SUNY Geneseo Physics & Astronomy Colloquium

Thursdays, 4:00 p.m., in Newton 204. (There will be refreshments!)

(See Colloquia List for the Full Semester)

Extragalactic dust and how it affects observations of galaxies across cosmic time

by Alexander Belles, Ph.D. Candidate

Penn State University


Thursday April 25, 2024 

at 4:00 pm in Newton 204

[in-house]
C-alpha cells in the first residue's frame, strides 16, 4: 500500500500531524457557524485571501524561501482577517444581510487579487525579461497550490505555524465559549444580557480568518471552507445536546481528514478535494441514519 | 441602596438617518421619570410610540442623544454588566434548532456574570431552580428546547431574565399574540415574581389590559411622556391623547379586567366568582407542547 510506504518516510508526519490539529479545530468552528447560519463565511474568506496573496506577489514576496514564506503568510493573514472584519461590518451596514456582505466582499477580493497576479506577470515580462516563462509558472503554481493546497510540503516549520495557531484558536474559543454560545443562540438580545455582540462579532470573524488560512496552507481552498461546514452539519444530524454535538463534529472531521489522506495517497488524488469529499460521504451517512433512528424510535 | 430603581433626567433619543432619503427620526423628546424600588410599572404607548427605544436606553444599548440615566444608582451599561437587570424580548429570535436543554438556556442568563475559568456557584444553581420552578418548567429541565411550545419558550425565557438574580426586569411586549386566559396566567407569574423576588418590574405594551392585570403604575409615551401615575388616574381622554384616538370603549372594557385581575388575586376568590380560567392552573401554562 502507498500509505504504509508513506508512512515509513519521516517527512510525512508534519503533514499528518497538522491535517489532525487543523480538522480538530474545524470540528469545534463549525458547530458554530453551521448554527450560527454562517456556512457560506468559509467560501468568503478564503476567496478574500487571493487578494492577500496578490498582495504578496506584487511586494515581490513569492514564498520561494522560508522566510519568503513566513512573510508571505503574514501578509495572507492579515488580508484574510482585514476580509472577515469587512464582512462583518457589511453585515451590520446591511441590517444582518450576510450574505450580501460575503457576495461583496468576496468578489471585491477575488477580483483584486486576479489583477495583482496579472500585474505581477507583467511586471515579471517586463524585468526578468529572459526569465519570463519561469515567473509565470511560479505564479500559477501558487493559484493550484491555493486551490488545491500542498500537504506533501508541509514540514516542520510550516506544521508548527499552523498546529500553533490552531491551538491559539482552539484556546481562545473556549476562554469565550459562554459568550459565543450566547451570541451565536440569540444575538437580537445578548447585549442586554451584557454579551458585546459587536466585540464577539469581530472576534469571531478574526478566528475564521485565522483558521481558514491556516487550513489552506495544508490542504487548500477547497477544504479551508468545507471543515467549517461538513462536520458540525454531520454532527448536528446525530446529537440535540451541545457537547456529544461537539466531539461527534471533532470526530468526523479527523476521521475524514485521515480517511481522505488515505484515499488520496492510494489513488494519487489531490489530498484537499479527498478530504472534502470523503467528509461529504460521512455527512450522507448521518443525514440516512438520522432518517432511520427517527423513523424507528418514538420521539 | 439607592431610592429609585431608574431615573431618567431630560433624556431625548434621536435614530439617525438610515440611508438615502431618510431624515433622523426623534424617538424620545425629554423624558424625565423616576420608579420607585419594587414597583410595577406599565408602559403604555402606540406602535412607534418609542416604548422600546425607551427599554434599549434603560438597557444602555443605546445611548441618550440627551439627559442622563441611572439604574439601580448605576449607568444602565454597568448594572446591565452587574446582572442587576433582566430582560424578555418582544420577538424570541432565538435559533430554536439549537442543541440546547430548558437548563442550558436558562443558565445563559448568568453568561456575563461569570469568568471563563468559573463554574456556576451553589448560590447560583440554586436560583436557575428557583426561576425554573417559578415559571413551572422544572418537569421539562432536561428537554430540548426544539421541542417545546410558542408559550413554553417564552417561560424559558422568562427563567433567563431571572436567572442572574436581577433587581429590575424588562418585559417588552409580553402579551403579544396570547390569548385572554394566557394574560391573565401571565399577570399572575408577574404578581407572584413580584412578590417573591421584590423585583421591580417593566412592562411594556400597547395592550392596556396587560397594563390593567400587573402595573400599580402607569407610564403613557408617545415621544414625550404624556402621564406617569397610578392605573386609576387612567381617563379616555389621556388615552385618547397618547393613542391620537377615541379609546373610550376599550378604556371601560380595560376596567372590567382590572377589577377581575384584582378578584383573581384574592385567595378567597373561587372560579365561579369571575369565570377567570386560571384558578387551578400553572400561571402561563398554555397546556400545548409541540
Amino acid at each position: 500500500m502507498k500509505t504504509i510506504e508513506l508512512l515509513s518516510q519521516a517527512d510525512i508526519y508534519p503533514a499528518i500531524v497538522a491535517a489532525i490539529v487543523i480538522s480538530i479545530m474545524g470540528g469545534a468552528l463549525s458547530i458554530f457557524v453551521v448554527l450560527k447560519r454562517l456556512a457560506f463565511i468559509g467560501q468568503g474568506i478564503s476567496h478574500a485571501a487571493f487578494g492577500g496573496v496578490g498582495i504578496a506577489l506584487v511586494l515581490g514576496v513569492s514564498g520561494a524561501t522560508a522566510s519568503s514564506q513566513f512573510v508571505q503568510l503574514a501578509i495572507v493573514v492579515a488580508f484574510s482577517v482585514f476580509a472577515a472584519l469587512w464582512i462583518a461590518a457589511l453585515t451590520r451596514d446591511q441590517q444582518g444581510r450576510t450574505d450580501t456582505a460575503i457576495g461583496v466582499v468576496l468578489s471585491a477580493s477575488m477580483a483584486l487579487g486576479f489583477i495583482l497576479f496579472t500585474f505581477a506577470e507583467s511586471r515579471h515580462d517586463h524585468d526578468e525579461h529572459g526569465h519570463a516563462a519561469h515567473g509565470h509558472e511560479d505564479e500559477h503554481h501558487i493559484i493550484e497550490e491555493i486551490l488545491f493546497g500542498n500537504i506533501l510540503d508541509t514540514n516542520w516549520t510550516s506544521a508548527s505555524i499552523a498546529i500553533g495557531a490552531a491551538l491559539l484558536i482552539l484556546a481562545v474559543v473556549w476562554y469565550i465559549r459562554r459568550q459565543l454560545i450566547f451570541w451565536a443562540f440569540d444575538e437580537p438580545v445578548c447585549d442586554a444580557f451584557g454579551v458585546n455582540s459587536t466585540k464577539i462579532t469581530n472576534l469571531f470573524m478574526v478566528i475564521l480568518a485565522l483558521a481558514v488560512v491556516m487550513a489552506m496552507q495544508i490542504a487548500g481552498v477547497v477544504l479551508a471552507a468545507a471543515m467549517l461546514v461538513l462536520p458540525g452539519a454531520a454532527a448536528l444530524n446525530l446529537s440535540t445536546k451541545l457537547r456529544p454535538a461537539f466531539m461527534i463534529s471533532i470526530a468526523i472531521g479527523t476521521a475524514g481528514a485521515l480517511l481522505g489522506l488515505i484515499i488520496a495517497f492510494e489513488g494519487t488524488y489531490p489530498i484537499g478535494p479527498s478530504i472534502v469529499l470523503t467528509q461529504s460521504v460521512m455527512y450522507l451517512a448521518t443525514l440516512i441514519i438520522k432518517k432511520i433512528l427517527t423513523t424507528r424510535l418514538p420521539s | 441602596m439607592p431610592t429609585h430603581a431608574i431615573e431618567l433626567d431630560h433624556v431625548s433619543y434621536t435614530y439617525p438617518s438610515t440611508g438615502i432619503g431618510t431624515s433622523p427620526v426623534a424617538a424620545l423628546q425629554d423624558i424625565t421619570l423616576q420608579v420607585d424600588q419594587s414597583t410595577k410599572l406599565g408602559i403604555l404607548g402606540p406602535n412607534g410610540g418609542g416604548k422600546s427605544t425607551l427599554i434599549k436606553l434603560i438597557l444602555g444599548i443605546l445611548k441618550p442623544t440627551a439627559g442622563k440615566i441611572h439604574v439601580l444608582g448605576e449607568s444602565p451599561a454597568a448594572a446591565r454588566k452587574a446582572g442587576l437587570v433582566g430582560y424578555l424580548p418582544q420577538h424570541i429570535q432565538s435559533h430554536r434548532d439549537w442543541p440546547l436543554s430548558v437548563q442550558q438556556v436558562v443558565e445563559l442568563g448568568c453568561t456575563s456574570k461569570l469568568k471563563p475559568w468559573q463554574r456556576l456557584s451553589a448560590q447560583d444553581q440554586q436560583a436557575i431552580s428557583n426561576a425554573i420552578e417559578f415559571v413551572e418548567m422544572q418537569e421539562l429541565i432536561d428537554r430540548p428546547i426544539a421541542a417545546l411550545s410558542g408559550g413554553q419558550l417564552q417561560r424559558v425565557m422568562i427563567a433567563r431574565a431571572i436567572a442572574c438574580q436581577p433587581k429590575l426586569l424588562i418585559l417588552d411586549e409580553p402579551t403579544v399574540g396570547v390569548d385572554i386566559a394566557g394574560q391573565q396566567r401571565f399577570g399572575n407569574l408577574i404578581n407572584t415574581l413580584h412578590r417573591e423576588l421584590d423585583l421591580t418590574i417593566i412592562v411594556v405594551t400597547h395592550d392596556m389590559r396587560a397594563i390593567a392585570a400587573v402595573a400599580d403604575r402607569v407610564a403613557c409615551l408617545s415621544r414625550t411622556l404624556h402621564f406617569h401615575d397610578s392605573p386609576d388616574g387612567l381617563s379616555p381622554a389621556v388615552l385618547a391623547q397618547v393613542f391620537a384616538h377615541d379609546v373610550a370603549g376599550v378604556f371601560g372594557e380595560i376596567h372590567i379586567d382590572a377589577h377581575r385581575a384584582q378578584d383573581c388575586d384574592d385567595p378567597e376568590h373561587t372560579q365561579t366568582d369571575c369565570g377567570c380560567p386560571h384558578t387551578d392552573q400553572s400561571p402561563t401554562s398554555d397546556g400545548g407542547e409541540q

Abstract: Ultraviolet radiation traces recent star formation in galaxies. However, intervening material within galaxies, called interstellar dust, obscures and reddens the light that we observe. In order to accurately estimate galaxy properties such as star formation rate and stellar mass, the effects of dust must be accounted for. By fitting UV through IR photometry of galaxies, the wavelength dependent effects of dust in other galaxies can be inferred alongside other galaxy properties. In this talk, I will describe near UV observations of galaxies using the Ultraviolet Optical Telescope aboard the Neil Gehrels Swift Observatory. I will explore the star formation and dust properties of nearby galaxies and how uncertainty in the dust correction complicates determining the star formation rate density evolution during the era of peak star formation. I will discuss how a variety of factors, including modeling assumptions, sample selection, and data availability, can complicate disentangling the effects of dust and the physics of stellar populations.